A Death in Brazil

June 14,2018
A Post to catch up – this is a tougher one to write.
The death of our friend in Natal last week caused me to do some thinking on paper… Here it is
– The US protects families at death – although there is a cost for it.
Brazil does NOT protect families.
I’m not saying one way is better than the other.
Both are difficult, for they each involve deep loss.
I will share some of the realities of death in Brazil that we have experienced: without sharing all the emotions,
In Brazil:
When a loved one passes on, the body they leave behind has to be buried within 24 hours Normally embalming is not used.
Therefore, there is no luxury of extra time. You can figure out the math. 24 hours means 24 hours.
Someone in the family has to sign the papers for the body to be picked up from the home or from the hospital. The body is prepared (many times by the family), put into the casket and the hearse will take it to the cemetery. If there is enough time on the clock, the family may choose to have an open casket at a funeral home or a larger area such as a gymnasium, when there is a large crowd of friends. Sometimes the family only wants the closest friends, and they do a simple service in their home before going to the cemetery.
How does one notify family and friends of the death? Primarily by phone and texting, sometimes spot ads on a radio station.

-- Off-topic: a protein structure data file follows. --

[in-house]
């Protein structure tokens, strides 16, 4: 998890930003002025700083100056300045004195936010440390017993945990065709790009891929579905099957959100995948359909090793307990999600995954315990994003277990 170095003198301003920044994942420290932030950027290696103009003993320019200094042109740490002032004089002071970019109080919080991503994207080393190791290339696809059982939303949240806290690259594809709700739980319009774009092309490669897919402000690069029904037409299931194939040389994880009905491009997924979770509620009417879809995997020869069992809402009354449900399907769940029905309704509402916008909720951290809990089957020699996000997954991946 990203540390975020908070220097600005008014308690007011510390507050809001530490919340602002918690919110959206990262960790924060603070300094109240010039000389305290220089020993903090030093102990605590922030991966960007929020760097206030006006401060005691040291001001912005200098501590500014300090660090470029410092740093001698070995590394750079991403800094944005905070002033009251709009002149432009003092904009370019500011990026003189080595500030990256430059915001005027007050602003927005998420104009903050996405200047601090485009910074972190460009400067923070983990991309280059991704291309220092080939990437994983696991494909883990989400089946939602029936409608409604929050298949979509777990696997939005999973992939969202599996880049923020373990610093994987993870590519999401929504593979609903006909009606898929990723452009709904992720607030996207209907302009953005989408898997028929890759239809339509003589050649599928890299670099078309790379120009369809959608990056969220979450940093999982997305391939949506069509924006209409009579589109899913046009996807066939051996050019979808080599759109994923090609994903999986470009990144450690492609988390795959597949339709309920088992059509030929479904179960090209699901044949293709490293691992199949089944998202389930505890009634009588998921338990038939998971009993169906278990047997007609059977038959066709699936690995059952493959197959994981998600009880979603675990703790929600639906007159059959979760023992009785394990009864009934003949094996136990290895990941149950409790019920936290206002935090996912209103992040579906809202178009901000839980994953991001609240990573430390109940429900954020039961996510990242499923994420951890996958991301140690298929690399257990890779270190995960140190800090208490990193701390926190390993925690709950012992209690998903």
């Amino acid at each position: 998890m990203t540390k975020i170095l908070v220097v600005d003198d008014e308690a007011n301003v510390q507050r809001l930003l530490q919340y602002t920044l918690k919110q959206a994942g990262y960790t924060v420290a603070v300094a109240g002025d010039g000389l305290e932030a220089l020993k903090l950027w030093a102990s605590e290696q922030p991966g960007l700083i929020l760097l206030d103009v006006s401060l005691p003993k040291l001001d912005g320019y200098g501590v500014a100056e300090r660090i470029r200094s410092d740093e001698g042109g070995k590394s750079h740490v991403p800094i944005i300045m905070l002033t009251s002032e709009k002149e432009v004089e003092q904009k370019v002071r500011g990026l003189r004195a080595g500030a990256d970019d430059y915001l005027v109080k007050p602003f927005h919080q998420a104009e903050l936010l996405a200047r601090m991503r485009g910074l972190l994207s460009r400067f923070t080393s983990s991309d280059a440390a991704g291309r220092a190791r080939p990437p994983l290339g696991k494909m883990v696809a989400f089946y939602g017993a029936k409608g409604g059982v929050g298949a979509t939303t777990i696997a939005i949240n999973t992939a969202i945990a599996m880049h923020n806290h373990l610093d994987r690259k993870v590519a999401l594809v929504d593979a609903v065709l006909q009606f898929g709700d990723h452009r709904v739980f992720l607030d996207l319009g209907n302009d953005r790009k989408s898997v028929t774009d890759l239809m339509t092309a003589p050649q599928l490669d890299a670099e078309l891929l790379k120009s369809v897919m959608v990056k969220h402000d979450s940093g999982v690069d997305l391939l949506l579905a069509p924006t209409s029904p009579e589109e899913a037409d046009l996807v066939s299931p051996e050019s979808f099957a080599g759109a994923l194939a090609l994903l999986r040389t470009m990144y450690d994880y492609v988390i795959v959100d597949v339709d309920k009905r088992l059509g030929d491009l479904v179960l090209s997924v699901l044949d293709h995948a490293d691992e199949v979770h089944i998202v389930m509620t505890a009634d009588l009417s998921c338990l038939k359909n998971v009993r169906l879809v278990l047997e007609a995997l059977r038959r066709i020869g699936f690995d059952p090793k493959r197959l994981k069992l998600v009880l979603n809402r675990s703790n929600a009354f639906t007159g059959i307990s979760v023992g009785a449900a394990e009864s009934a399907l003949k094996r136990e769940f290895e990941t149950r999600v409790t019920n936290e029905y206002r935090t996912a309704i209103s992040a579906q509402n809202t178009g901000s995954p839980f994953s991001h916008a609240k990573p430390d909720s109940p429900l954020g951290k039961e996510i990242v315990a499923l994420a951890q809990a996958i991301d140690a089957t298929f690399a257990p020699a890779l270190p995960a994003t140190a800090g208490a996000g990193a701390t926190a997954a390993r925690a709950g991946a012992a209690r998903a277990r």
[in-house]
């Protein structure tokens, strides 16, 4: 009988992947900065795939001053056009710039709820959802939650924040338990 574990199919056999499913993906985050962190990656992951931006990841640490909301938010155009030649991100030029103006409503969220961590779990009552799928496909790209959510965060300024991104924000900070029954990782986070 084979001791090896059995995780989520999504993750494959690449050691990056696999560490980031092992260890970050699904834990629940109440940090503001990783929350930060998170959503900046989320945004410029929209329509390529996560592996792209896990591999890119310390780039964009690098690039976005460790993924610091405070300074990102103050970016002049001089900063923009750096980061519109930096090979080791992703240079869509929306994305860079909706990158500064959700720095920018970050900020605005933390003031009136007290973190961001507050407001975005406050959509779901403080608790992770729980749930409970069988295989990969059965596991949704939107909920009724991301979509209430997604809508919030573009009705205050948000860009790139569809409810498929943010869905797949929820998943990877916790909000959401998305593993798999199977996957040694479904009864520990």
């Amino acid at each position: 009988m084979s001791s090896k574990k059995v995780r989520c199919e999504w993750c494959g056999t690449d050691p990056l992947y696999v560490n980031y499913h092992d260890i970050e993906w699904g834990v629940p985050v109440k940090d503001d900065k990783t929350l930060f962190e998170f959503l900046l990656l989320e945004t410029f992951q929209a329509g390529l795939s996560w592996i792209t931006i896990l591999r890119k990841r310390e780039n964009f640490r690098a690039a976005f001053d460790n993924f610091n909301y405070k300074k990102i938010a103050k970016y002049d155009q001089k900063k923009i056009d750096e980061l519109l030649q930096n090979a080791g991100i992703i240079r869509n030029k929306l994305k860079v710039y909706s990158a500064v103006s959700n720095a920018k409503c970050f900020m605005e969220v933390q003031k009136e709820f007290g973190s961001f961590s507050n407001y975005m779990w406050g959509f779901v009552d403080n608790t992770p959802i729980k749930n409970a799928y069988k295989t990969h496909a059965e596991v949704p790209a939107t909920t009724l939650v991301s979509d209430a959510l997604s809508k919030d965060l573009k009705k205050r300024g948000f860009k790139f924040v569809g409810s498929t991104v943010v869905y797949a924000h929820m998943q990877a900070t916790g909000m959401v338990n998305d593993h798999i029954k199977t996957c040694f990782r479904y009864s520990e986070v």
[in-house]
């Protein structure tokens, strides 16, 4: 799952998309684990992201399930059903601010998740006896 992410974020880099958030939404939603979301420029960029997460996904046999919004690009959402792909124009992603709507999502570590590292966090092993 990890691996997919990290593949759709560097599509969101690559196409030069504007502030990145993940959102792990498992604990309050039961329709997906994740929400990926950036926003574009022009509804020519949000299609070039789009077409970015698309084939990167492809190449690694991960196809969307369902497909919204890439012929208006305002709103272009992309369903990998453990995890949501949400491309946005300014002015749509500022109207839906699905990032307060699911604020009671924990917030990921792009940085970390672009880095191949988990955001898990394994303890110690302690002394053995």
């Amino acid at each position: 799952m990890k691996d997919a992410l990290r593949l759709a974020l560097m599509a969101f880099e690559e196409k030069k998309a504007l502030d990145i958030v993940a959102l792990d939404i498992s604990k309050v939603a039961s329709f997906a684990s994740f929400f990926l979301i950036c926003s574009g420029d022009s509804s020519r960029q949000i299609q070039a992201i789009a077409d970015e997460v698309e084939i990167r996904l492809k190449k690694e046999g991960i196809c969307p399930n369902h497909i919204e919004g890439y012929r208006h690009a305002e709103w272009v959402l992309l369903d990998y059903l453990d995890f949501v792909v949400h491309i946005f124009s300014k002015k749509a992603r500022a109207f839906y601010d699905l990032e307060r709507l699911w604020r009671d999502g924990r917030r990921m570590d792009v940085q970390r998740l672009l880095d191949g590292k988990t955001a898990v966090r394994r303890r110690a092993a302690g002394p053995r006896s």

Wherever a person is when they hear, all plans are dropped and they go to where the family is – standing by the casket.
People leave their jobs for the time necessary.
The body is taken to the cemetery. There, the grave diggers have prepared for the casket (no linings in the grave to hide the dirt. no reams of flowers. Worn ropes are holding the casket in place. Words of comfort and hope are spoken: prayers, then the moment comes all have dreaded. The casket is lowered, there is a thump as it hits the bottom, the ropes are pulled out and the family throws the first handfuls of dirt onto the casket, some may have a flower to throw, then those who are there turn tearfully away, leaving the loved one’s body behind. Depending upon the cemetery, the grave diggers may start throwing shovelfuls of dirt onto the casket immediately. I’ve been there when they did that, and it about killed me to hear and see that happen.
I was leaving someone I loved – no, not the person, but the body. But I knew that body.
This latter part is not different in Brazil ,in the states, in any country/
.We leave. but our loved one doesn’t come with us.
However – amidst the tears, there is HOPE. The longing for the day when we will all be together once again in the presence of the Lord, united in joy, moving into the next phase of our lives. We only have brief glimpses of what that life will be: but those glimpses are enough to make me excited and to look forward to that day!!!
The Lord is my Shepherd. I shall not want.
He makes me lie down in the green pastures.
He leads me beside the still waters.
He restores my soul
He leads me in paths of righteousness for His name’s sake.
Even though I walk through the valley of the shadow of death.
I will fear no evil.
His rod and His staff – they comfort me. . ..
part of Psalms 23

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Life is interesting - and can be challenging. Voni shares with you her experiences

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